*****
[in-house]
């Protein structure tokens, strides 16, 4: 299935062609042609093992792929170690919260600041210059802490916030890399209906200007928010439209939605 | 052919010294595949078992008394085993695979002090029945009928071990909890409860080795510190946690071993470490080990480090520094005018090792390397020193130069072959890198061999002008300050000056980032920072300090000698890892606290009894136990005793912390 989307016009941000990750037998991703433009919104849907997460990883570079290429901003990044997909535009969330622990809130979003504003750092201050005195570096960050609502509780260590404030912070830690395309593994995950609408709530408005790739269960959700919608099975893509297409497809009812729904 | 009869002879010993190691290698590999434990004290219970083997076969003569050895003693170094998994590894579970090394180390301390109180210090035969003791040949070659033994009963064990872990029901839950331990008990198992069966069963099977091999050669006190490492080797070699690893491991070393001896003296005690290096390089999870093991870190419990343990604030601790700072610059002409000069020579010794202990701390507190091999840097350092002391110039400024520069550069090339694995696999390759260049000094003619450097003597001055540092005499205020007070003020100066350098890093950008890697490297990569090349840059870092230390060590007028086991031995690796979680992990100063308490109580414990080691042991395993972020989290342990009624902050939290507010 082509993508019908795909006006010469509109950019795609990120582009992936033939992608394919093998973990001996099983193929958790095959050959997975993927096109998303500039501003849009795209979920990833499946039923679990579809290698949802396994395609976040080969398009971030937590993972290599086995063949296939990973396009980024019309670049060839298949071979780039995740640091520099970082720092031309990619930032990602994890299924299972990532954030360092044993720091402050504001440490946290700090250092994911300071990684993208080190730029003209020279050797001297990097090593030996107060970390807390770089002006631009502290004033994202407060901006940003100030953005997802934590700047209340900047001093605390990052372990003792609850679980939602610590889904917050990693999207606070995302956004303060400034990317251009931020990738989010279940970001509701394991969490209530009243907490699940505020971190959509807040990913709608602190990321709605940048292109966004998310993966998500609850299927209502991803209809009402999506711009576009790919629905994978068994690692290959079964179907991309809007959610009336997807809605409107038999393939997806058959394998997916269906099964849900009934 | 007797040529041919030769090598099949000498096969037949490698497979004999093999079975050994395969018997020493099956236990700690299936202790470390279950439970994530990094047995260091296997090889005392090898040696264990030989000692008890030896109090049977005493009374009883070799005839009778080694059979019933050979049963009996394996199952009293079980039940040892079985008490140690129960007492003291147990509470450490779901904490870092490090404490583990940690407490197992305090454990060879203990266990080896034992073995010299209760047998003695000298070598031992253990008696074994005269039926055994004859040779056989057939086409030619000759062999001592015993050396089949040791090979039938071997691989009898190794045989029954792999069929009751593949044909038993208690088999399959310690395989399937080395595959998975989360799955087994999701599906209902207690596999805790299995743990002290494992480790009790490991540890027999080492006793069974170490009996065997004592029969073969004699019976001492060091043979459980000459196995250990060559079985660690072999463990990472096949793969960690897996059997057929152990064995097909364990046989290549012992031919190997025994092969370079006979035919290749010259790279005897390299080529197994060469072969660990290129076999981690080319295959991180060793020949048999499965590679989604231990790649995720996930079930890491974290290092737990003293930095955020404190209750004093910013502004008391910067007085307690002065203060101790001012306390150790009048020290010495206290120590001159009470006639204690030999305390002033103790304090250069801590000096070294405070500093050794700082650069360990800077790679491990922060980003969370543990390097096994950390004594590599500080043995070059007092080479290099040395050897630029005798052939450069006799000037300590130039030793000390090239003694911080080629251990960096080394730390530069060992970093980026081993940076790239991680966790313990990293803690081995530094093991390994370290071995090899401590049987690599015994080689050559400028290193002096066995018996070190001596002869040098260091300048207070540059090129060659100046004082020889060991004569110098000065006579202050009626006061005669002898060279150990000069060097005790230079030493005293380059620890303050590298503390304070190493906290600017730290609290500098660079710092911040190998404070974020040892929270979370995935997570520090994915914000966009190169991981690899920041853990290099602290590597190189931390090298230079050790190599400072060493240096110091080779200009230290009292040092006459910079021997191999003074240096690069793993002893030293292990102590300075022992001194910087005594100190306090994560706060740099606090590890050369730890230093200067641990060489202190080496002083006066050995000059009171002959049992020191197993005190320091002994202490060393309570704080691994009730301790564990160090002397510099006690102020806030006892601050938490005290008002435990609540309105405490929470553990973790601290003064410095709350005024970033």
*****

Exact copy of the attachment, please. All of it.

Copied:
[in-house]
């Protein structure tokens, strides 16, 4: 299935062609042609093992792929170690919260600041210059802490916030890399209906200007928010439209939605 | 052919010294595949078992008394085993695979002090029945009928071990909890409860080795510190946690071993470490080990480090520094005018090792390397020193130069072959890198061999002008300050000056980032920072300090000698890892606290009894136990005793912390 989307016009941000990750037998991703433009919104849907997460990883570079290429901003990044997909535009969330622990809130979003504003750092201050005195570096960050609502509780260590404030912070830690395309593994995950609408709530408005790739269960959700919608099975893509297409497809009812729904 | 009869002879010993190691290698590999434990004290219970083997076969003569050895003693170094998994590894579970090394180390301390109180210090035969003791040949070659033994009963064990872990029901839950331990008990198992069966069963099977091999050669006190490492080797070699690893491991070393001896003296005690290096390089999870093991870190419990343990604030601790700072610059002409000069020579010794202990701390507190091999840097350092002391110039400024520069550069090339694995696999390759260049000094003619450097003597001055540092005499205020007070003020100066350098890093950008890697490297990569090349840059870092230390060590007028086991031995690796979680992990100063308490109580414990080691042991395993972020989290342990009624902050939290507010 082509993508019908795909006006010469509109950019795609990120582009992936033939992608394919093998973990001996099983193929958790095959050959997975993927096109998303500039501003849009795209979920990833499946039923679990579809290698949802396994395609976040080969398009971030937590993972290599086995063949296939990973396009980024019309670049060839298949071979780039995740640091520099970082720092031309990619930032990602994890299924299972990532954030360092044993720091402050504001440490946290700090250092994911300071990684993208080190730029003209020279050797001297990097090593030996107060970390807390770089002006631009502290004033994202407060901006940003100030953005997802934590700047209340900047001093605390990052372990003792609850679980939602610590889904917050990693999207606070995302956004303060400034990317251009931020990738989010279940970001509701394991969490209530009243907490699940505020971190959509807040990913709608602190990321709605940048292109966004998310993966998500609850299927209502991803209809009402999506711009576009790919629905994978068994690692290959079964179907991309809007959610009336997807809605409107038999393939997806058959394998997916269906099964849900009934 | 007797040529041919030769090598099949000498096969037949490698497979004999093999079975050994395969018997020493099956236990700690299936202790470390279950439970994530990094047995260091296997090889005392090898040696264990030989000692008890030896109090049977005493009374009883070799005839009778080694059979019933050979049963009996394996199952009293079980039940040892079985008490140690129960007492003291147990509470450490779901904490870092490090404490583990940690407490197992305090454990060879203990266990080896034992073995010299209760047998003695000298070598031992253990008696074994005269039926055994004859040779056989057939086409030619000759062999001592015993050396089949040791090979039938071997691989009898190794045989029954792999069929009751593949044909038993208690088999399959310690395989399937080395595959998975989360799955087994999701599906209902207690596999805790299995743990002290494992480790009790490991540890027999080492006793069974170490009996065997004592029969073969004699019976001492060091043979459980000459196995250990060559079985660690072999463990990472096949793969960690897996059997057929152990064995097909364990046989290549012992031919190997025994092969370079006979035919290749010259790279005897390299080529197994060469072969660990290129076999981690080319295959991180060793020949048999499965590679989604231990790649995720996930079930890491974290290092737990003293930095955020404190209750004093910013502004008391910067007085307690002065203060101790001012306390150790009048020290010495206290120590001159009470006639204690030999305390002033103790304090250069801590000096070294405070500093050794700082650069360990800077790679491990922060980003969370543990390097096994950390004594590599500080043995070059007092080479290099040395050897630029005798052939450069006799000037300590130039030793000390090239003694911080080629251990960096080394730390530069060992970093980026081993940076790239991680966790313990990293803690081995530094093991390994370290071995090899401590049987690599015994080689050559400028290193002096066995018996070190001596002869040098260091300048207070540059090129060659100046004082020889060991004569110098000065006579202050009626006061005669002898060279150990000069060097005790230079030493005293380059620890303050590298503390304070190493906290600017730290609290500098660079710092911040190998404070974020040892929270979370995935997570520090994915914000966009190169991981690899920041853990290099602290590597190189931390090298230079050790190599400072060493240096110091080779200009230290009292040092006459910079021997191999003074240096690069793993002893030293292990102590300075022992001194910087005594100190306090994560706060740099606090590890050369730890230093200067641990060489202190080496002083006066050995000059009171002959049992020191197993005190320091002994202490060393309570704080691994009730301790564990160090002397510099006690102020806030006892601050938490005290008002435990609540309105405490929470553990973790601290003064410095709350005024970033």